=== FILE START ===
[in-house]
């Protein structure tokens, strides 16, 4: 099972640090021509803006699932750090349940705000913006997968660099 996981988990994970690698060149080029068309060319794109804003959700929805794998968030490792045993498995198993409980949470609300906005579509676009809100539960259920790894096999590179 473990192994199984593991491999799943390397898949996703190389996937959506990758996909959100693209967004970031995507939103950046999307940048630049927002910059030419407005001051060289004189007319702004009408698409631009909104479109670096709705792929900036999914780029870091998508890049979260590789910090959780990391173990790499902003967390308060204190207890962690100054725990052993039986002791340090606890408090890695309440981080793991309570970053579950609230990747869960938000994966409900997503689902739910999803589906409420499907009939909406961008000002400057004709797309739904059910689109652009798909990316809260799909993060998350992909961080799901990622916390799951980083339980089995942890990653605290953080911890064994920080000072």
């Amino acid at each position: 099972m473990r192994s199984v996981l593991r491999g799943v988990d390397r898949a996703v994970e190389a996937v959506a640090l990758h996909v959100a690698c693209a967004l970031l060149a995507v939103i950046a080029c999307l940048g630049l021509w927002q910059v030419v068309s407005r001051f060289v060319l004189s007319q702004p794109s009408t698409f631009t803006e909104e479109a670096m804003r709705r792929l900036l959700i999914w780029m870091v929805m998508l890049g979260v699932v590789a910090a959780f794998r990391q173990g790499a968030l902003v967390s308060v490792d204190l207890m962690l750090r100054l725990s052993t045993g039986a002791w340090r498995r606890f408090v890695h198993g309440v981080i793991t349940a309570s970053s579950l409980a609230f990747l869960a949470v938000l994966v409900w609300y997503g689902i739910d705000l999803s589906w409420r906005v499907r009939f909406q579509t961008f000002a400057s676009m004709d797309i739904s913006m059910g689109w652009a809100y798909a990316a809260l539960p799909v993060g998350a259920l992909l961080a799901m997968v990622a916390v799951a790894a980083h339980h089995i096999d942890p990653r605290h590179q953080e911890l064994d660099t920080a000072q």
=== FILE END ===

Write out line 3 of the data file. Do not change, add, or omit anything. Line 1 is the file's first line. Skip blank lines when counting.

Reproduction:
């Amino acid at each position: 099972m473990r192994s199984v996981l593991r491999g799943v988990d390397r898949a996703v994970e190389a996937v959506a640090l990758h996909v959100a690698c693209a967004l970031l060149a995507v939103i950046a080029c999307l940048g630049l021509w927002q910059v030419v068309s407005r001051f060289v060319l004189s007319q702004p794109s009408t698409f631009t803006e909104e479109a670096m804003r709705r792929l900036l959700i999914w780029m870091v929805m998508l890049g979260v699932v590789a910090a959780f794998r990391q173990g790499a968030l902003v967390s308060v490792d204190l207890m962690l750090r100054l725990s052993t045993g039986a002791w340090r498995r606890f408090v890695h198993g309440v981080i793991t349940a309570s970053s579950l409980a609230f990747l869960a949470v938000l994966v409900w609300y997503g689902i739910d705000l999803s589906w409420r906005v499907r009939f909406q579509t961008f000002a400057s676009m004709d797309i739904s913006m059910g689109w652009a809100y798909a990316a809260l539960p799909v993060g998350a259920l992909l961080a799901m997968v990622a916390v799951a790894a980083h339980h089995i096999d942890p990653r605290h590179q953080e911890l064994d660099t920080a000072q």